I’ve been reading The Christlike God written by John V. Taylor, formerly Bishop of Winchester and published in 1992. There is much in the book that echoes my own ideas about God, creation, evolution, and contemporary contemplative life. In the penultimate chapter, Dwell in me, I in you, (John 17.21,22), Taylor writes about the author Charles Williams and his use of the word coinherence to describe the relationship between God, the divine other, and us, human kind, Homo sapiens. I believe the universe, the divine Mystery and human life are seamlessly interwoven, coinherent, as Charles Williams describes.
In his book “Arise My Love . . .”: Mysticism for a New Era, William Johnston says that the mystical author of John’s gospel, after “many years spent in prayerful reflection and profound mystical contemplation . . . under the guidance of the Spirit” achieved a state of non-dualism, able to make no distinction between Jesus the man - the Jesus of history and the Jesus of glory, the Christ of faith, Jesus who had lived on earth in the here and now and Jesus who lives in the non-dual here and now of interior presence and existential essence. My intuition, the internal voice, the Spirit guide in me, has been telling me for a long time that creation is a seamless unity, despite appearance or teachings to the contrary or the commonly held assumptions and mind-set of the institutional church that we live in a dualistic creation.
We can become too easily (and understandably) trapped in the binary, good and evil, us and them, loving God and punitive God dynamic on which the dualistic faith of conservative traditionalist Christians is founded. It’s New Year Resolution time: and for me it’s renewed decision time. Do I – do we – opt for and choose to construct from our interior conviction and from the Biblical evidence – a God of unconditional love who is entirely and unconditionally for creation and evolution and for us, we the diverse human community living on planet earth?
An article about mindfulness in schools in last Sunday’s Observer raised again a persistent question for me. Why isn’t the teaching of meditation or mindfulness a core part of the Church of England’s teaching programme? Teaching meditation ought to be an integral part of life in every parish. It needs to be taught and it needs to be practised, integrated with prayer and worship.
A heron has been frequenting my garden – destination – pond.
Frequenting – every morning for a fortnight, by my observations.
Some days three times in one morning.
There are over forty fish in the pond.
I know when the heron has visited, even when I’ve not seen it.
The fish disappear to the bottom of the pond.
I have recently been writing about my contemplative practice and what happens in the twenty-five minutes or so of silent awareness each morning that is for me an encounter with presence of God. My presence is very embodied, emotionally and physically aware. Given all the claims Christianity makes about God, the potential for deep, creative change should be even more present in Christian life and prayer. But this experience people seem to find elusive. Why? Why isn’t the church very good at knowing from experience the presence of God? Why is it not very good at acknowledging our bodies as integral to spiritual life?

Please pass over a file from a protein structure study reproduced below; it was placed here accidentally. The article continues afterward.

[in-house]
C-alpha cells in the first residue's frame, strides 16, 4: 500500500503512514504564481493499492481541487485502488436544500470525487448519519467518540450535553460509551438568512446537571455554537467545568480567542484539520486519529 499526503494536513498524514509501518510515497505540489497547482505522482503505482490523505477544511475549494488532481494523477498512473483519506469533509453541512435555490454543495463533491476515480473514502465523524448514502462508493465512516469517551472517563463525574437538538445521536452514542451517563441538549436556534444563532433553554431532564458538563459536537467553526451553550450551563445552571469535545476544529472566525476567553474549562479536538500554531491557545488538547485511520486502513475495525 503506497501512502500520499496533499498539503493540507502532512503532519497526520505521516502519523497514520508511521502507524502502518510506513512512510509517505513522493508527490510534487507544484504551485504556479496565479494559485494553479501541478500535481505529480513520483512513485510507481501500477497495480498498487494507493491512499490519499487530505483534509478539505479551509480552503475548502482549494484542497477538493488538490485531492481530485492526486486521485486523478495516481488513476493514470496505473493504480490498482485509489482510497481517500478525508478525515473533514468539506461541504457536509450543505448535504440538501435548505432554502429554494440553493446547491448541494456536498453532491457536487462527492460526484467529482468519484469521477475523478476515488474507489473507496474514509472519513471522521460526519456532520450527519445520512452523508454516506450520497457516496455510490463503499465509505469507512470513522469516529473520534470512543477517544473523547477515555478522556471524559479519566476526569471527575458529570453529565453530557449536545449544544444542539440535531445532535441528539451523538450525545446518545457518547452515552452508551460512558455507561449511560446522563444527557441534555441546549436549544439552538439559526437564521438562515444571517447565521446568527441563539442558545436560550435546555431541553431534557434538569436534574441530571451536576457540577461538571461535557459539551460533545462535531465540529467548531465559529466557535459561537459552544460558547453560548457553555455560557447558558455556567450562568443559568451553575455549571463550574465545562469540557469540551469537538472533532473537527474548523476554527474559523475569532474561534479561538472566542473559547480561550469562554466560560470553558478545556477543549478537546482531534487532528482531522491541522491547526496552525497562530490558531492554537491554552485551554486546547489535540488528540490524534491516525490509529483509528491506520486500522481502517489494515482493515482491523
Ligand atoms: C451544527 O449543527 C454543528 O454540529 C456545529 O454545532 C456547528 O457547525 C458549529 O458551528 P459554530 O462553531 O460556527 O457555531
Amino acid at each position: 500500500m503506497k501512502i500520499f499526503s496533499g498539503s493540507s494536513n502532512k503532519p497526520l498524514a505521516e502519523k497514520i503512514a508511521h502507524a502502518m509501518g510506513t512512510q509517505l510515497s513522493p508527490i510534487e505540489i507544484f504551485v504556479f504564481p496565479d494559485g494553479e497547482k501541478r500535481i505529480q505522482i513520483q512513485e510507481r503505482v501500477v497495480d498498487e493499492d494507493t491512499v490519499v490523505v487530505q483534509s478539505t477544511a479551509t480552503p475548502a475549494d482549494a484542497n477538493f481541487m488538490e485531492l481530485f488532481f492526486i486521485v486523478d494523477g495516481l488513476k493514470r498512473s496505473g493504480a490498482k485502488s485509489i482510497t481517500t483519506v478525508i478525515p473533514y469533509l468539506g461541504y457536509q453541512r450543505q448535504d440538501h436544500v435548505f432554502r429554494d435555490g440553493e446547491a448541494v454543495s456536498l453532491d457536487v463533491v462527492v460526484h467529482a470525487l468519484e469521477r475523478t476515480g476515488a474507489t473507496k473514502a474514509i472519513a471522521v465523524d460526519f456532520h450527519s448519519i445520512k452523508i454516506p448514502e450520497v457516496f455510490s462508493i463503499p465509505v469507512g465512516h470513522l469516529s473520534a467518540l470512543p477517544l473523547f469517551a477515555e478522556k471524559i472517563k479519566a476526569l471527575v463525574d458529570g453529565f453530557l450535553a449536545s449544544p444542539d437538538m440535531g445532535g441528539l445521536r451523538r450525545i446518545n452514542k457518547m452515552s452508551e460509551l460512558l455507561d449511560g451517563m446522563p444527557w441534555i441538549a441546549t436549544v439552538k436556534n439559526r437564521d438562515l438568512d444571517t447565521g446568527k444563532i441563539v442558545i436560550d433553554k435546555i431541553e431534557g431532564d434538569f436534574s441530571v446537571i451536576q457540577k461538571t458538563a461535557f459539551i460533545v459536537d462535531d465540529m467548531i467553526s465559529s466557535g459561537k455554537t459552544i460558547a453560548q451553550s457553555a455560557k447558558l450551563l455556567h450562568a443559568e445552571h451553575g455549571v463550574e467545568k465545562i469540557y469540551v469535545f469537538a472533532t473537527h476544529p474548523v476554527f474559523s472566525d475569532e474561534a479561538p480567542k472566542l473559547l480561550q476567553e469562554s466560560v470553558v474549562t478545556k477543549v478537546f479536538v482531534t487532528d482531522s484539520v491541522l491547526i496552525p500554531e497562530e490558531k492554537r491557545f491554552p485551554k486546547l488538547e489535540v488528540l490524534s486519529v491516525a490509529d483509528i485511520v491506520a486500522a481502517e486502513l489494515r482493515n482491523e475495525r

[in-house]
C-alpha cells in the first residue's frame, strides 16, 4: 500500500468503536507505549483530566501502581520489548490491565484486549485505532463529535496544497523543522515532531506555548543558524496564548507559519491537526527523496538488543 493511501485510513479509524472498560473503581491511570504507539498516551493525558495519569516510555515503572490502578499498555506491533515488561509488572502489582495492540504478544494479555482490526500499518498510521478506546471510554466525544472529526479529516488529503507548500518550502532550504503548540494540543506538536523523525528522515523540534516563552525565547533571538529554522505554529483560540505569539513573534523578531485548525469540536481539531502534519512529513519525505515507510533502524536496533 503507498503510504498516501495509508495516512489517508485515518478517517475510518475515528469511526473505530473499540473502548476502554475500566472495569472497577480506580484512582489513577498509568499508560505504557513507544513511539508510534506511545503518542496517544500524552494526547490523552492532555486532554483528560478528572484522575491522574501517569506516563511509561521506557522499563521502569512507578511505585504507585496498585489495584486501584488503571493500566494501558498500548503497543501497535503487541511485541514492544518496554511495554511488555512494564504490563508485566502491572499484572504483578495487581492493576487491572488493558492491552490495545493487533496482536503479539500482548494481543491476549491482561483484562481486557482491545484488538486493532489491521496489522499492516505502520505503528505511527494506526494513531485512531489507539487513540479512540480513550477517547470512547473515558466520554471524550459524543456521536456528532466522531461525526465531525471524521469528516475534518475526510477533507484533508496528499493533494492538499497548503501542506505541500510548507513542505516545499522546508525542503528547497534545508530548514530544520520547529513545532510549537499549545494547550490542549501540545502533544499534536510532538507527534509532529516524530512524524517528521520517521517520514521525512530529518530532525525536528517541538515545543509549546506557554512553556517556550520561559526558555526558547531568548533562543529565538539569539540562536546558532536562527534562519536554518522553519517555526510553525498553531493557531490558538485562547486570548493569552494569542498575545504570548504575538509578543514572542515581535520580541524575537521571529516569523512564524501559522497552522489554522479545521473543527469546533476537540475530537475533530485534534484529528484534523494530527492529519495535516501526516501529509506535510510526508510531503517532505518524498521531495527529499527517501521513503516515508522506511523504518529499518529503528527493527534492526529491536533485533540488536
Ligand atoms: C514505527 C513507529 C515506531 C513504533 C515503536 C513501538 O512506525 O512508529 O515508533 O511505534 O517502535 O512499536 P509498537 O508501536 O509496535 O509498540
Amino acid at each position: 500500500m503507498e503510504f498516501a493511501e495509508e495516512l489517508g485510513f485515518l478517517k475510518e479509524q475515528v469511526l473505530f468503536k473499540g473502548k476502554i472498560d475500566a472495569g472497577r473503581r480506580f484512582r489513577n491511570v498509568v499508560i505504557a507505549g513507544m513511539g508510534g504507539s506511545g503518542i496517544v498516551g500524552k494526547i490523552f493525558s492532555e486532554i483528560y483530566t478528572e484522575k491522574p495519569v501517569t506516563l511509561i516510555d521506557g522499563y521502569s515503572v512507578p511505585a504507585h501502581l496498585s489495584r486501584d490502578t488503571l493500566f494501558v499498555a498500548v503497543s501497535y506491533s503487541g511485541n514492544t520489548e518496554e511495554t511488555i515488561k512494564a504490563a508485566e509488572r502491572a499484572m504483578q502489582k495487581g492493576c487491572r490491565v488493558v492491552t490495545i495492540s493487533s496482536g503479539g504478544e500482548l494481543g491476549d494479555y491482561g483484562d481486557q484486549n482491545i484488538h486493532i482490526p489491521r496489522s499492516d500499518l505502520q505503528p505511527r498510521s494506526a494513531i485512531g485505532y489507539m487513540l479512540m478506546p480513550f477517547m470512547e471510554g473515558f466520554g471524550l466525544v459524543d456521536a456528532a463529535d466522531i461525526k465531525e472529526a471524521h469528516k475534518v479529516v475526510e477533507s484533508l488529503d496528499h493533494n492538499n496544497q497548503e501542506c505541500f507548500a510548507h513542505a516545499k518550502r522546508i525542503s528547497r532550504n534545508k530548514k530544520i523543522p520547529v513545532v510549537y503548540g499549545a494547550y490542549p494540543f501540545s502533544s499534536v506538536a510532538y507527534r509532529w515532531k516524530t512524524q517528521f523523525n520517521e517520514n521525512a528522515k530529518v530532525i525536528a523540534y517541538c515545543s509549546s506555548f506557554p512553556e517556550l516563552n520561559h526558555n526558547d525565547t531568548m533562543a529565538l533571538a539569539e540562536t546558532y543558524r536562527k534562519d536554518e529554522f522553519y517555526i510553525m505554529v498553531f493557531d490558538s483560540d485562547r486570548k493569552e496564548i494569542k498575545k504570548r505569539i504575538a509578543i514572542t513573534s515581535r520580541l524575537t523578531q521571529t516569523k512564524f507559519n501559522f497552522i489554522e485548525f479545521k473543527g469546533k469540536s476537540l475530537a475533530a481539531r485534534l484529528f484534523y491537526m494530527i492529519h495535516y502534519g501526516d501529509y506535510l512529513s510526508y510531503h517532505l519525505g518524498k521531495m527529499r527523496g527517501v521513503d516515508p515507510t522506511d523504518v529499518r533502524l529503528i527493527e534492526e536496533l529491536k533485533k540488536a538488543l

It’s time to write as honestly and openly as I can about my prayer life as I promised in a recent blog. In the blog I mentioned that I have ideas about how to begin worship in ways that can take people into their bodies, help them ground themselves and connect with their feelings. The ability to become more aware of our bodies, to be grounded and connected with our feelings is for me equally essential when it comes to my personal prayer life. Nurturing interior body awareness has helped me to deepen my confidence that I really am created in the image of God and that God dwells in the core of my being as much as I dwell in the beauty of God’s creation.
A group of nine people is meeting from lunchtime today for three days at Sarum College in Salisbury. They are all people who are exploring life and faith in radical, unconventional ways. I hope that over the course of the three days, a conversation will develop, woven from our own experience of the holy and our dreams of the divine. We urgently need a new, truthful, healthy, re-imagining of God. I imagine the church as a prophetic agent of transformation for people, revealing how life and creation are infused with love and goodness despite our wounds and the losses and pains that are integral to contingent lives lived with free will. The love is infinitely present, and we are immersed in it, and can become aware that we are infused with love.
I was asked to lead a workshop on Saturday with the focus on contemplative prayer and silence. It turned out to be quite a challenging event. I’d prepared a sheet of notes outlining the ground I wanted to cover – vision of God; vision of ourselves; vision of Christ-like life; contemplative prayer and silence; breathing; with a check list of elements of a spiritually healthy life to conclude. It was an ambitious agenda!